May I hazard to guess, your Bridgeport is 2,200 lbs. As was my old trusty one.
My Bridgeport Interact 2 is 5,500 lbs (if I believe some online sources, which I now do), is much taller, wider and thicker built.
Well, I made something that worked well, a couple of steel bars welded together that I insert into pieces that hold casters. Now I can lift every corner effortlessly with a harbor freight 4 ton jack (which is really more like 2 ton, but does the job).
Reply to
Ignoramus14147
[ ... ]
If you are using flood coolant -- yes -- especially side to side. Otherwise, the coolant will get deeper than the trough on one side or the other and spill.
Enjoy, DoN.
Reply to
DoN. Nichols
Iggy, Every machine should be level. Otherwise you are stressing the machine out of square and in time, it may become permanent.. The heavier they are, the bigger the problem. It probably isn't so important on your mill as it would be on a large lathe, but you have a machinist level, why not? It only takes a couple of hours and then you have a built in reference. Steve
Reply to
Steve Lusardi
The mill should not rock. And having it "level" allows you to use a bubble level at a later date for doing some setups...but no....other than to keep the coolant in the tank...it doesnt HAVE to be level.
Just make sure it doesnt rock
Gunner
I am the Sword of my Family and the Shield of my Nation. If sent, I will crush everything you have built, burn everything you love, and kill every one of you. (Hebrew quote)
Reply to
Gunner Asch
The correct tool is a "pry bar", about 6 feet long, or longer, say the same length as you'd use to move a loaded freight car.
Cheers,
John D. Slocomb (jdslocombatgmail)
Reply to
J. D. Slocomb
I can't comment on your Bridgeport but everywhere I've worked the machinery was bolted in place with leveling bolts working against a steel foot plate and hold-down bolts to keep it in place. Machinery that generated large reciprocating forces - Planer, Shaper, Surface Grinder, etc. had in addition, stops to ensure that it didn't move. Large machinery was leveled and then grouted in place.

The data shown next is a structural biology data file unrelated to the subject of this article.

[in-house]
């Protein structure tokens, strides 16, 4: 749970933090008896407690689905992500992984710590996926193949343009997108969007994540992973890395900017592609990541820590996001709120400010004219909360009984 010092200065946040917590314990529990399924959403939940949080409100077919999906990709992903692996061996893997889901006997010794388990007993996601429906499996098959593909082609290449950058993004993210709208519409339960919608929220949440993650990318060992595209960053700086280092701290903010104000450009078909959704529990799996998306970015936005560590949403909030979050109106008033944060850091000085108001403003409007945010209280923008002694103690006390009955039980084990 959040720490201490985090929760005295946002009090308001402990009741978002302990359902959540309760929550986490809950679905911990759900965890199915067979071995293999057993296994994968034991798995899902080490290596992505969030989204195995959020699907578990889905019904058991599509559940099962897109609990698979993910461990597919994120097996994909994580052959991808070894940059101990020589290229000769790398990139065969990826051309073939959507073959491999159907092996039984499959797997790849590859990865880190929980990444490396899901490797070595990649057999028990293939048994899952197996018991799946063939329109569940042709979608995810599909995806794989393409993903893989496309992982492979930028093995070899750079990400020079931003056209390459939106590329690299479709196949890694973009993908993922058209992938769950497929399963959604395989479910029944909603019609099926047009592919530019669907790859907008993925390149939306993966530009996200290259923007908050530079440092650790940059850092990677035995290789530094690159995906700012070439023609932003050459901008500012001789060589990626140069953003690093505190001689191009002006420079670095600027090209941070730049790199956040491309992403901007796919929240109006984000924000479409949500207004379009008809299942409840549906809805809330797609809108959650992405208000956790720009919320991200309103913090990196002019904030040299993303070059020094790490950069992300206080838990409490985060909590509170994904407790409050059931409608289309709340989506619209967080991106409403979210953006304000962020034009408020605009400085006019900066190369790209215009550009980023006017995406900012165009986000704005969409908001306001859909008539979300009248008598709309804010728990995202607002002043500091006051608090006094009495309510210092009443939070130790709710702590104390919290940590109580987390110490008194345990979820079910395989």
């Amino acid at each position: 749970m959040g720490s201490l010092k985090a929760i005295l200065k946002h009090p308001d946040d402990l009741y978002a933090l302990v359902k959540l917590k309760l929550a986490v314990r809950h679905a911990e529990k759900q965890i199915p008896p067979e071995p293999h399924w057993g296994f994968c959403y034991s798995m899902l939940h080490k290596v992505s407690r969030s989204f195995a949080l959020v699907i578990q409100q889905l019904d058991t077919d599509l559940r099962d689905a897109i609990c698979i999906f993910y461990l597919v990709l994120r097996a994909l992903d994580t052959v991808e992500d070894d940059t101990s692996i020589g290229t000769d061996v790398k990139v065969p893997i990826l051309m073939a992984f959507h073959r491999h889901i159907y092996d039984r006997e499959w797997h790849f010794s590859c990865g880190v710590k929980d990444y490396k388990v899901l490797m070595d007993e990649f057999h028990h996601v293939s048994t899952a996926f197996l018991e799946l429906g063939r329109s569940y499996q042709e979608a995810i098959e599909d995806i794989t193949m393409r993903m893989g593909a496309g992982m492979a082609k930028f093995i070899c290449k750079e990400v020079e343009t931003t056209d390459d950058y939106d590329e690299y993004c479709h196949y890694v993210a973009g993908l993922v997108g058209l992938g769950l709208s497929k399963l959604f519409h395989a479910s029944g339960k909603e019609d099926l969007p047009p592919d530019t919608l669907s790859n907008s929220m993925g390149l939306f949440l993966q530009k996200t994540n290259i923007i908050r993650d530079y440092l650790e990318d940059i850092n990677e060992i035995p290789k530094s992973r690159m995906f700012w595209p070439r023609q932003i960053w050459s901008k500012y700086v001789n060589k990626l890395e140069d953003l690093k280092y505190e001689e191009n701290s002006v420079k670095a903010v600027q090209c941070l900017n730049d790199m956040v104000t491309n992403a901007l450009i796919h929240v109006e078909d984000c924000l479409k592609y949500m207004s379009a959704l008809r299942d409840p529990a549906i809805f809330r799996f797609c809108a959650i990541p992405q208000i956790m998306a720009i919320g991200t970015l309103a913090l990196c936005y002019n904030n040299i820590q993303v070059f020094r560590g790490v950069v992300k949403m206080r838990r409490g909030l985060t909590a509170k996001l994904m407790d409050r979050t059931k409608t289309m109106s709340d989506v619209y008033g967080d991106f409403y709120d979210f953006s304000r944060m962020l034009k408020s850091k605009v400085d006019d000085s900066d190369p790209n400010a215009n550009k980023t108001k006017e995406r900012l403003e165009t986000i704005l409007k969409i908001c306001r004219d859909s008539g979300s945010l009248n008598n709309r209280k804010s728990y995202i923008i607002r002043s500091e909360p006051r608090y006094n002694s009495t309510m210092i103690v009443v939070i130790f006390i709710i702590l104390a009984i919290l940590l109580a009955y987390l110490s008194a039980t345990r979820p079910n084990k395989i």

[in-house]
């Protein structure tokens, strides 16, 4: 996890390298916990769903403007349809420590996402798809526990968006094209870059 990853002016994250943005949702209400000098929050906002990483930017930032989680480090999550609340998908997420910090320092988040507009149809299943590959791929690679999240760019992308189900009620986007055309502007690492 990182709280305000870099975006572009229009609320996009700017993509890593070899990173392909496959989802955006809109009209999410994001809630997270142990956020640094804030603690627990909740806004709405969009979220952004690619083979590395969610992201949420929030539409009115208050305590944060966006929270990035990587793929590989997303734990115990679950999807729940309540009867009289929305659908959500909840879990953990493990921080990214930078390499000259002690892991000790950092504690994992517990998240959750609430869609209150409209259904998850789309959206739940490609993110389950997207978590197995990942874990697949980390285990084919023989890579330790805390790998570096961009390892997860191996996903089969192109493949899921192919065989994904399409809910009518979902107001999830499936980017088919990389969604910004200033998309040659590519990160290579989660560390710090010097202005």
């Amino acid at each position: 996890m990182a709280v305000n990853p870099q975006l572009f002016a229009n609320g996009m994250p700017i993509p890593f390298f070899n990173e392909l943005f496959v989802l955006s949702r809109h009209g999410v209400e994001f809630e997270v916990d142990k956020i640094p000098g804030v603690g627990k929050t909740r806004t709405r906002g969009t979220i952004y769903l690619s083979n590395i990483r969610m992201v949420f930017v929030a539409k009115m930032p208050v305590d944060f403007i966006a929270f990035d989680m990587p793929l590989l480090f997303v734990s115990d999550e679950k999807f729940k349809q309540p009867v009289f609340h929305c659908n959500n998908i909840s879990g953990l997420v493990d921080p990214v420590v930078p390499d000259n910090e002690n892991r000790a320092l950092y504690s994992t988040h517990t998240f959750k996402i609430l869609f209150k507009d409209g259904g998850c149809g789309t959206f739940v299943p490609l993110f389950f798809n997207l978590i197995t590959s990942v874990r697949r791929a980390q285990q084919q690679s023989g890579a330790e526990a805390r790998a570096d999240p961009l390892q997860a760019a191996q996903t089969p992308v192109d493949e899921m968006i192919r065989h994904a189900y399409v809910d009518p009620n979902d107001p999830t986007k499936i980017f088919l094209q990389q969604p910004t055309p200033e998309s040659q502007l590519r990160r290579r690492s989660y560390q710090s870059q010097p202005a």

If you are debating about the quality of the foundation just put a precision level (at least 0.001" per foot, or finer) on the table. Run the table all the way to the end, read the level, and then all the way in the other and read the level again.. Then check the level in the other direction. Then check it again after running it for a week or so.
I can't argue whether this is absolutely necessary but I have seen machinery that developed a permanently warped base and the only reason I can think of was that it had been sitting out of line for some time.
Cheers,
John D. Slocomb (jdslocombatgmail)
Reply to
J. D. Slocomb
I have coolant drains on both sides, so I cannot see how this is an issue.
i
Reply to
Ignoramus32604
It does not rock any more. I have a G code that is intended to provide maximum accelerations and to shake the mill, it seems pretty stable now.
i
Reply to
Ignoramus32604
Measure it. Is the handle 50x the length of the lifting tongue on the other side of the fulcrum point? Let us curious types know.
You'll be running coolant. You tell us. ;)
-- Some people hear voices. Some see invisible people. Others have no imagination whatsoever.
Reply to
Larry Jaques